Can doctors be used in warfare?
Johannesburg - An inquiry into the conduct of cardiologist Wouter Basson will shed light on whether governments can use doctors as instruments of warfare, the SA Medical Association (Sama) said on Thursday.
"This inquiry is not about whether he was involved or not. The issue at hand is whether he overstepped the boundaries of medical ethics in becoming involved," Sama chairperson Dr Norman Mabasa said in a statement.
"The matter is significant in that it will shed light on the debate of whether medical practitioners can be used by government in power as instruments of warfare."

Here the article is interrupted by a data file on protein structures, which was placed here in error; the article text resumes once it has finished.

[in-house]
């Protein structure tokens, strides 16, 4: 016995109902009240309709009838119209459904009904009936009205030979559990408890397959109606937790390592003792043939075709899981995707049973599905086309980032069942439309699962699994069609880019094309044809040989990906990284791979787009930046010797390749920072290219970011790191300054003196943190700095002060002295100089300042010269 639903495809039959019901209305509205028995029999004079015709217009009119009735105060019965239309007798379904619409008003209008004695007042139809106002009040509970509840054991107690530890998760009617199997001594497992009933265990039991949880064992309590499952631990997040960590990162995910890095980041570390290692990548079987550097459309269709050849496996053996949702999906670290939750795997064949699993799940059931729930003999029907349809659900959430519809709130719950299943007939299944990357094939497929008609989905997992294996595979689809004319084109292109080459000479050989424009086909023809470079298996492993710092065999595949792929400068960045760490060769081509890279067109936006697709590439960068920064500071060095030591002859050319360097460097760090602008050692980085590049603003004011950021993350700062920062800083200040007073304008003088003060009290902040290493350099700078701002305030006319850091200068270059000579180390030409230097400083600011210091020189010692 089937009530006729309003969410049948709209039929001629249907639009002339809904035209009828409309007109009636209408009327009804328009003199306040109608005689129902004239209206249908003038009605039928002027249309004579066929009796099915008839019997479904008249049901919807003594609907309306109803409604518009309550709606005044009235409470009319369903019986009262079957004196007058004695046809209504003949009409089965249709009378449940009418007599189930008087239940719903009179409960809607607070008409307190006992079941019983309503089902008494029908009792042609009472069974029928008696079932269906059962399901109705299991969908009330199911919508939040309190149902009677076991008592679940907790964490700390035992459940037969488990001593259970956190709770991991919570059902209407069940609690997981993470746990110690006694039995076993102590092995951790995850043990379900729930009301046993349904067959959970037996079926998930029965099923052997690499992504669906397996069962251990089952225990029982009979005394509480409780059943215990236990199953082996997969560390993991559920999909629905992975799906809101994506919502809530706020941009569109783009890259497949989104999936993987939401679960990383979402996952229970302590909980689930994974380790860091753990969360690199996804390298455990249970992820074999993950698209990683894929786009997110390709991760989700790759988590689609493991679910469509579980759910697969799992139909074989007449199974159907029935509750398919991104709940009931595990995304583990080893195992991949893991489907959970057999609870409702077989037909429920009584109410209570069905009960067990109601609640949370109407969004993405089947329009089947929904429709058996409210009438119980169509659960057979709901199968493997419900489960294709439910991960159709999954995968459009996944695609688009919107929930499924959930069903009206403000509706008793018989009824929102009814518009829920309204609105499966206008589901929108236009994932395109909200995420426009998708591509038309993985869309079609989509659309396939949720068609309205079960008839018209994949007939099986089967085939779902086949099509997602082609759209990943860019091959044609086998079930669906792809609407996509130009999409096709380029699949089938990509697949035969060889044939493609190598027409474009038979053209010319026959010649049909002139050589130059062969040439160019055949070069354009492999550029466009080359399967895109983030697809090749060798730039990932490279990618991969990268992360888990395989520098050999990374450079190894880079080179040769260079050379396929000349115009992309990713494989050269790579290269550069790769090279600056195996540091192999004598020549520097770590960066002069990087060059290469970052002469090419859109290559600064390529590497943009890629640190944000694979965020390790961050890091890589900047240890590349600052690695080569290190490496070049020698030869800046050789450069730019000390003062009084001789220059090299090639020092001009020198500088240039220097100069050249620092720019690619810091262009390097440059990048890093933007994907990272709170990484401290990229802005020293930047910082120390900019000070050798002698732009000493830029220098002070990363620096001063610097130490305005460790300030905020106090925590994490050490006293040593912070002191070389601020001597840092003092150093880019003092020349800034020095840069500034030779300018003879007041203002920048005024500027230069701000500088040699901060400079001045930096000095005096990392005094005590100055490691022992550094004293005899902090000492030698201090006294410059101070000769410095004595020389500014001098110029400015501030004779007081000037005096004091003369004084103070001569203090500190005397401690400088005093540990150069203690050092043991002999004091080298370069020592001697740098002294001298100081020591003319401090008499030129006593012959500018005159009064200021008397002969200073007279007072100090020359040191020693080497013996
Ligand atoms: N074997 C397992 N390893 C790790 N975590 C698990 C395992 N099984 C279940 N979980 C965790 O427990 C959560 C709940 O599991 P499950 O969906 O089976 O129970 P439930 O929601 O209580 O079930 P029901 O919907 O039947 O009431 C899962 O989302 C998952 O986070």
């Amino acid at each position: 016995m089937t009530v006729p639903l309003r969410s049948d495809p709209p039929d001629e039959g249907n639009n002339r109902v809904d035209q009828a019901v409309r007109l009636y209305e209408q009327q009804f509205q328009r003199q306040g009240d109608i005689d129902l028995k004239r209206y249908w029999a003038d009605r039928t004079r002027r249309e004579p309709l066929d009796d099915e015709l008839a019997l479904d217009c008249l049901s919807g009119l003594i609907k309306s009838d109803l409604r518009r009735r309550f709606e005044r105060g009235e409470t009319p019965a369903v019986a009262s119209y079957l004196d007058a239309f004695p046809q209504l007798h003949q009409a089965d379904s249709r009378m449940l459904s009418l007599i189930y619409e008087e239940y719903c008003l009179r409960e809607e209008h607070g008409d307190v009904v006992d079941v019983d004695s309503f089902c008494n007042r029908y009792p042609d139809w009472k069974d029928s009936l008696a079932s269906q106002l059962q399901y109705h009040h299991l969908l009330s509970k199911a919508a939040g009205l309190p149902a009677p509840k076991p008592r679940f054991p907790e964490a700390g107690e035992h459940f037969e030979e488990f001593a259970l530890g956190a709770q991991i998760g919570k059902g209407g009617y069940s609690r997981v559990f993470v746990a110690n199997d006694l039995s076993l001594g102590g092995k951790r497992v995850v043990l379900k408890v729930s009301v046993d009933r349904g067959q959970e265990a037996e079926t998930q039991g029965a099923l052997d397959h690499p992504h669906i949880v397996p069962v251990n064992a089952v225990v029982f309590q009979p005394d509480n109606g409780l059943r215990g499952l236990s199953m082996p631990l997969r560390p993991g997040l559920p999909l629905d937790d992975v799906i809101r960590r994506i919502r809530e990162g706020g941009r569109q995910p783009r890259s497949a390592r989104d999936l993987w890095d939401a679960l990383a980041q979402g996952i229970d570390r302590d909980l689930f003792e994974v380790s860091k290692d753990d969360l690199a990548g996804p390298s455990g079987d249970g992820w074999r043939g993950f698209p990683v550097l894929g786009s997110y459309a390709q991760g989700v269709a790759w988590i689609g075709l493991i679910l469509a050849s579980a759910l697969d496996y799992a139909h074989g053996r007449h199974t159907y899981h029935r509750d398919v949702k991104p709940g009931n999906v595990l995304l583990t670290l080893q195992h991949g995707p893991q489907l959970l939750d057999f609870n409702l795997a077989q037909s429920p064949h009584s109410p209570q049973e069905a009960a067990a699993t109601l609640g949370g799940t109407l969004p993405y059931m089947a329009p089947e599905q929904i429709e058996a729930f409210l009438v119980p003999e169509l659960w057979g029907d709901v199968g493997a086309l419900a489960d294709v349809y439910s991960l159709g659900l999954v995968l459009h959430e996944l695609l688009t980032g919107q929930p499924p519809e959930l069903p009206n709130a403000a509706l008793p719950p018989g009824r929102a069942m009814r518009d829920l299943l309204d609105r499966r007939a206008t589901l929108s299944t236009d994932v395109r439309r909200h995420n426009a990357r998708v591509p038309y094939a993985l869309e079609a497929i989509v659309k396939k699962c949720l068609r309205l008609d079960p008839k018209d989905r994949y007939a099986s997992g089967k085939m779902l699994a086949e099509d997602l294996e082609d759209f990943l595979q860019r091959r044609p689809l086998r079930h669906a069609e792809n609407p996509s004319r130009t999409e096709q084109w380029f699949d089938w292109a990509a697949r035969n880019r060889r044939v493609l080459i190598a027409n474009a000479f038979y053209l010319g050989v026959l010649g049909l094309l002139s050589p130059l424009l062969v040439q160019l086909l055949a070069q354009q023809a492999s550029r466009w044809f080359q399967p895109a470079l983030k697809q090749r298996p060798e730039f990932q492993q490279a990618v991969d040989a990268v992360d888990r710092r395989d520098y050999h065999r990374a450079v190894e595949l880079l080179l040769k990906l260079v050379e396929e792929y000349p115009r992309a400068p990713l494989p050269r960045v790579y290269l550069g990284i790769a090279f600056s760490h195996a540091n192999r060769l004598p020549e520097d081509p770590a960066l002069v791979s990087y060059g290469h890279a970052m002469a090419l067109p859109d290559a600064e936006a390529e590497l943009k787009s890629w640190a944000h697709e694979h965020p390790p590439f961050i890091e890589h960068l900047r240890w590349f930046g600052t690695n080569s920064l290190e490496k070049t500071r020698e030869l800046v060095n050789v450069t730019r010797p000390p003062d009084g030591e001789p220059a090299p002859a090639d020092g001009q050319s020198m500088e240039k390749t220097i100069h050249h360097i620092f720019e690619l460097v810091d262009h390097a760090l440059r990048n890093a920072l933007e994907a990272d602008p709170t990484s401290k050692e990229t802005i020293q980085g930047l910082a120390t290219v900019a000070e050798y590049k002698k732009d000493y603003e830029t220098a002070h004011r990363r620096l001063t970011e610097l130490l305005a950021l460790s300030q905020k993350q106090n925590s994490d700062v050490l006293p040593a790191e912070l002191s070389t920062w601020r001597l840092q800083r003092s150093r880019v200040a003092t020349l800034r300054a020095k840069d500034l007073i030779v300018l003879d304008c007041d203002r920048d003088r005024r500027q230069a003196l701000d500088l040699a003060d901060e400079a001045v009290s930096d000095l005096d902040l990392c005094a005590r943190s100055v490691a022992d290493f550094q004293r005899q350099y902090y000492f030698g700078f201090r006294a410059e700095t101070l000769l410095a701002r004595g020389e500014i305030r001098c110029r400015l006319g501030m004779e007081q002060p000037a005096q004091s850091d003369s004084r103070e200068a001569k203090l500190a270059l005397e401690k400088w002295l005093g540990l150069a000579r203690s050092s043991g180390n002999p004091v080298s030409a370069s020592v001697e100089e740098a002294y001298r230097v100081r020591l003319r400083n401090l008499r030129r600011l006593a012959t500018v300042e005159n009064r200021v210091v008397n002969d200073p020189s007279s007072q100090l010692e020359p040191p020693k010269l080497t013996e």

The Health Professions Council of SA (HPCSA) inquiry is probing Basson’s conduct while he was head of the apartheid government's chemical and biological weapons programme.
The HPCSA has brought six charges of unethical or unprofessional conduct against him.
They relate to alleged human rights abuses Basson committed during the apartheid era.
Mabasa said Sama believed the hearing would also help "establish whether doctors can get involved in biological warfare projects as a call of duty to their government".
Sama said it would seek to ensure that Basson's hearing was conducted in a fair manner.
"It is beyond our mandate to make any judgment, only the HPCSA can make the final decision," Mabasa said.
"Basson must, however, be presumed innocent until proven guilty by the HPCSA."
Basson's hearing would continue in Pretoria on Thursday.